Constitutional Displacement

Timothy Zick
This Article examines the intersection between territory and constitutional liberty. Territoriality, as defined by Robert Sack, is the attempt to affect, influence, or control people, phenomena, and relationships by delimiting and asserting control over a geographic area. Territoriality affects constitutional liberty in profound ways. These effects have been apparent in certain infamous historical episodes, including the territoriality of racial segregation, the geographic exclusion and internment of Japanese-Americans during World War…

Text and Time: A Theory of Testamentary Obsolescence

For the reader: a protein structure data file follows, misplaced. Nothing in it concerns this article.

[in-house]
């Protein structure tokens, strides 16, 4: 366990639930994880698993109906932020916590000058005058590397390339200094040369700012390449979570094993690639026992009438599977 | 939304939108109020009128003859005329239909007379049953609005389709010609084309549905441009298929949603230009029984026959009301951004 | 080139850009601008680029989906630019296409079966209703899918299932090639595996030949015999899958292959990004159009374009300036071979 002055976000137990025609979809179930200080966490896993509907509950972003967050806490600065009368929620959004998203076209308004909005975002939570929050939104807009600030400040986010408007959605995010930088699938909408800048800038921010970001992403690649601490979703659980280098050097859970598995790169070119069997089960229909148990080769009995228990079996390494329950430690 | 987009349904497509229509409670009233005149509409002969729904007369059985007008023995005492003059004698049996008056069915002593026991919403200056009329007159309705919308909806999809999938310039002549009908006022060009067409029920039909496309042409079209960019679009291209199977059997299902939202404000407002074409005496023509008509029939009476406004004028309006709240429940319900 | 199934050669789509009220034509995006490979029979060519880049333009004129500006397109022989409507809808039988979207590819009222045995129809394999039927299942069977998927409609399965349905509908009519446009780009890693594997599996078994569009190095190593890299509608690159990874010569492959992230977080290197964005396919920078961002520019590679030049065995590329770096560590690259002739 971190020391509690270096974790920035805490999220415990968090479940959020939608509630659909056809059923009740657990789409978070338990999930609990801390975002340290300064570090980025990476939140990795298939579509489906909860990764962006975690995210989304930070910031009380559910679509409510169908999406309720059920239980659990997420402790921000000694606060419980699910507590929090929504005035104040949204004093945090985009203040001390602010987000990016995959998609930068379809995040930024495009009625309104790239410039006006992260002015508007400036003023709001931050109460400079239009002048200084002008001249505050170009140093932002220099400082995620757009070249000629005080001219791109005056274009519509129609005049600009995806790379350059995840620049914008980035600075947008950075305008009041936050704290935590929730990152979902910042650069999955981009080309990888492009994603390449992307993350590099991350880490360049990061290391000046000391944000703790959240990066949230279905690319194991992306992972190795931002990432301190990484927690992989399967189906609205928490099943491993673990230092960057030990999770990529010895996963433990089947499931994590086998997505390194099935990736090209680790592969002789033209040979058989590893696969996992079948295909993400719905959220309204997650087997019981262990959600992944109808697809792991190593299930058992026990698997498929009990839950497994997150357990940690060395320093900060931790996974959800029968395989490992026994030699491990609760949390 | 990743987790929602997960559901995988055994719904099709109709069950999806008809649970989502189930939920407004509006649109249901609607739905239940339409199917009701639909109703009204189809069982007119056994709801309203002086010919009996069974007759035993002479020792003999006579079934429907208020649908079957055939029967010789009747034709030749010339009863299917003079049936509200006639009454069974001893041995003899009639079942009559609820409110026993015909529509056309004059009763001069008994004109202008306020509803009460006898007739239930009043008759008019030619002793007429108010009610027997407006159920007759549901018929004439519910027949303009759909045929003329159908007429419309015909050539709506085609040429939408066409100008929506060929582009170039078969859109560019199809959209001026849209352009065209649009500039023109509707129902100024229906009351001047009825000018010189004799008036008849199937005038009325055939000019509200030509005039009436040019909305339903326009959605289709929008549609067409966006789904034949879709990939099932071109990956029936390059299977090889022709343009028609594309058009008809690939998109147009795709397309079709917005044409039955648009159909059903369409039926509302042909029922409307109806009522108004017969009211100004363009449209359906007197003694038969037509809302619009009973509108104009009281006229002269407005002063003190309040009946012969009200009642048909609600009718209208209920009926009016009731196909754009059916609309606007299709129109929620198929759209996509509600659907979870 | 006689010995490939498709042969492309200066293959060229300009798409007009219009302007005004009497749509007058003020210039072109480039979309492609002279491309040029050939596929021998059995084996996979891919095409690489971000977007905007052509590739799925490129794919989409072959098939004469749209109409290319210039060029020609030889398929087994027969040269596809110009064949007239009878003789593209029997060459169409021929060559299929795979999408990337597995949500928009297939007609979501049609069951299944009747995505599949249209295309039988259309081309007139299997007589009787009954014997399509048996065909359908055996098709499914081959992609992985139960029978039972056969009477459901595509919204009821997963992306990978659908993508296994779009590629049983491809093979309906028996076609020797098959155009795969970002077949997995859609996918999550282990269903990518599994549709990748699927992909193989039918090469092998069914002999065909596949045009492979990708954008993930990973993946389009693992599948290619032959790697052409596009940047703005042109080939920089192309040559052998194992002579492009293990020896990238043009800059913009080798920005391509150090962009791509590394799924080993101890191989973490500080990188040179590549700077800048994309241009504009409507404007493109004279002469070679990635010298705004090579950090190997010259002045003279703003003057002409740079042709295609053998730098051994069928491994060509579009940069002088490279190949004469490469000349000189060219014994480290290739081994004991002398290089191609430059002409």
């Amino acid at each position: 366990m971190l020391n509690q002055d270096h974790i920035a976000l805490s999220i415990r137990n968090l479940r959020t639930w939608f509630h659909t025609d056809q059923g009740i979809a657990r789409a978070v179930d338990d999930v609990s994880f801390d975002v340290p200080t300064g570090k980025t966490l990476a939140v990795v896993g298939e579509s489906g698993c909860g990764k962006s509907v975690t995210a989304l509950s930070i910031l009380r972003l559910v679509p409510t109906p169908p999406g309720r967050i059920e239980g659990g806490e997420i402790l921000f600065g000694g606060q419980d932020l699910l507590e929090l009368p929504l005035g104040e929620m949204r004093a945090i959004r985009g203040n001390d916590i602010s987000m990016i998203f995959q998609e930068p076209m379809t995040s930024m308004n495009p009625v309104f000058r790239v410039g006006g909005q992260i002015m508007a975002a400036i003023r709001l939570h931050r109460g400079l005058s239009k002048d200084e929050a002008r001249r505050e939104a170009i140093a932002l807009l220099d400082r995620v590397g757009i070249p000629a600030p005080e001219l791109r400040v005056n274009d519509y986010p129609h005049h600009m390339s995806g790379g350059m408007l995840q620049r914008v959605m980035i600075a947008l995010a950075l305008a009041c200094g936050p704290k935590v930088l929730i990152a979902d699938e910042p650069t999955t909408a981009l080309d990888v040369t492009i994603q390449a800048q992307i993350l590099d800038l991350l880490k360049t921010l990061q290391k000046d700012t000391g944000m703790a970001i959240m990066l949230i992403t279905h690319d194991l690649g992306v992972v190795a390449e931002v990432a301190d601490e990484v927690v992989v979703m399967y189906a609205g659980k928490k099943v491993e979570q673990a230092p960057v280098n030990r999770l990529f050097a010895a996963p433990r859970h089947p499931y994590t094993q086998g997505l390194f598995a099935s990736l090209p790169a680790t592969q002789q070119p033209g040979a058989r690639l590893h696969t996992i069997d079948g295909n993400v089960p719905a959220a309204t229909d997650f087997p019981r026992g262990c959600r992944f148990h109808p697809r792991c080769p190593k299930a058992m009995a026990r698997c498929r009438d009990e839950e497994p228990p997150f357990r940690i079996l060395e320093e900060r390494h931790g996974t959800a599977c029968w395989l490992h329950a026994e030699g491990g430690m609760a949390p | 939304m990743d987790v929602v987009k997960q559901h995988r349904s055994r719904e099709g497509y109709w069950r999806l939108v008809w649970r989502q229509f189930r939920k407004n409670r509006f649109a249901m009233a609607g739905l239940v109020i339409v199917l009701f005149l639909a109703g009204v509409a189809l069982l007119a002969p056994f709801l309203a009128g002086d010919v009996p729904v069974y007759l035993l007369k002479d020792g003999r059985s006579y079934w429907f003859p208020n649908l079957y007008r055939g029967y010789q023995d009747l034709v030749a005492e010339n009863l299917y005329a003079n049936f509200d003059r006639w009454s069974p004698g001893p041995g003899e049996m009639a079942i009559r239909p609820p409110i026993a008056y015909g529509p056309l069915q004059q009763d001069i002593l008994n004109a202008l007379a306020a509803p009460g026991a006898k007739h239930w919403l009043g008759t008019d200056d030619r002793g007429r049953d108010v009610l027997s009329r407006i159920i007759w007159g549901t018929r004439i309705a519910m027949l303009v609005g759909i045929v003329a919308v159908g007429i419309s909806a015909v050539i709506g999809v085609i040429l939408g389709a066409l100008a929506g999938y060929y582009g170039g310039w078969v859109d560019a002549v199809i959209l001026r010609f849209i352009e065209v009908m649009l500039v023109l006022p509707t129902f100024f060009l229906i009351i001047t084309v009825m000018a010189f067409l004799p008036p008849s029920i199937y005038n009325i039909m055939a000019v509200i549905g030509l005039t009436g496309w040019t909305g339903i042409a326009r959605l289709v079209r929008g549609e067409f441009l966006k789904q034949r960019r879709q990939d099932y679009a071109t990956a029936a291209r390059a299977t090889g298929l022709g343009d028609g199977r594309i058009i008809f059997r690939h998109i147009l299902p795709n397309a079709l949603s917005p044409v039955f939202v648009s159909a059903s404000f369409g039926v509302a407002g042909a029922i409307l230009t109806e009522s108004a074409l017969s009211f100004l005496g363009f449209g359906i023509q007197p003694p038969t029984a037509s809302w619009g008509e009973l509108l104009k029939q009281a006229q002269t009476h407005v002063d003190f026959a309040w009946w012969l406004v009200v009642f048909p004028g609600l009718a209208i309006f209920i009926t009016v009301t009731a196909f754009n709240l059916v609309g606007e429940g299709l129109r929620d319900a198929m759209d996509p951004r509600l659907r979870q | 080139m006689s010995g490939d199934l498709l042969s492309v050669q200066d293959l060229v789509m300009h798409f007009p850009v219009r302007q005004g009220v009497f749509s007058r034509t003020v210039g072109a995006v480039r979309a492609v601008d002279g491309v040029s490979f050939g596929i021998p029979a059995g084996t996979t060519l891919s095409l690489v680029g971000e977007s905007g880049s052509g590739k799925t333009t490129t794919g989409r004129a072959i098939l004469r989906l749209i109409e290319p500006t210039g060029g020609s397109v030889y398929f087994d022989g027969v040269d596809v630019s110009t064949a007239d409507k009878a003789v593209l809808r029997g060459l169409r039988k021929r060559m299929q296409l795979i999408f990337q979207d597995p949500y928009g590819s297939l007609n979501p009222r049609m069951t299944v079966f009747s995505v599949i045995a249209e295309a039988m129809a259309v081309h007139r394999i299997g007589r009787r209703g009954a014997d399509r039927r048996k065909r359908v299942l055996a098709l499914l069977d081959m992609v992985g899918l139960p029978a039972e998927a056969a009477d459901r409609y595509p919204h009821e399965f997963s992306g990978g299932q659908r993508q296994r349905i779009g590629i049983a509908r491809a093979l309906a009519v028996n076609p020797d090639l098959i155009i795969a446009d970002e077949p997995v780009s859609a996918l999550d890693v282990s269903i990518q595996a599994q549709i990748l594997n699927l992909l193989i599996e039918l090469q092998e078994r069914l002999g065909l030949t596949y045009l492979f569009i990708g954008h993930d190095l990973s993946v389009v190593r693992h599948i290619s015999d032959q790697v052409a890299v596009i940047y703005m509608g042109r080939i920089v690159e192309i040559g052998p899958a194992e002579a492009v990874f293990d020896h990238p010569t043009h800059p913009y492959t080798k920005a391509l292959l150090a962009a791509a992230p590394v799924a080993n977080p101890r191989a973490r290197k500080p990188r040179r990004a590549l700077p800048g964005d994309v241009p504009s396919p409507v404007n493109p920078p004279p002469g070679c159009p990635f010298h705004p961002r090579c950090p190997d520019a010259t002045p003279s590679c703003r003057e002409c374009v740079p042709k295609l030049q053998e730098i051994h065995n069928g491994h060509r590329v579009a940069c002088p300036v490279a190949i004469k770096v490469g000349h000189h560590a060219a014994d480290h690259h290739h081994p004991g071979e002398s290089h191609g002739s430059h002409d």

Events may occur after a will is executed that ordinarily give rise to changes of intent regarding the estate plan — yet the testator may take no action to revoke or amend the original will. Should such a will be given literal effect? When, if ever, should lawmakers intervene to update a will on the testator’s behalf? This is the problem of testamentary obsolescence. It reflects a fundamental, structural problem…

Friends As Fiduciaries

Ethan J. Leib
This Article argues that the law of fiduciary duties provides a good framework for friends to understand their duties to one another better, gives courts a useful set of rhetorical and analytical tools to employ when they are forced to entertain disputes that arise between close friends, and, finally, can help direct courts to furnish betrayed friends certain kinds of remedies that are most appropriate for achieving justice within that…

Unsophisticated Wealth: Reconsidering the SEC’s “Accredited Investor” Definition Under the 1933 Act

Wallis K. Finger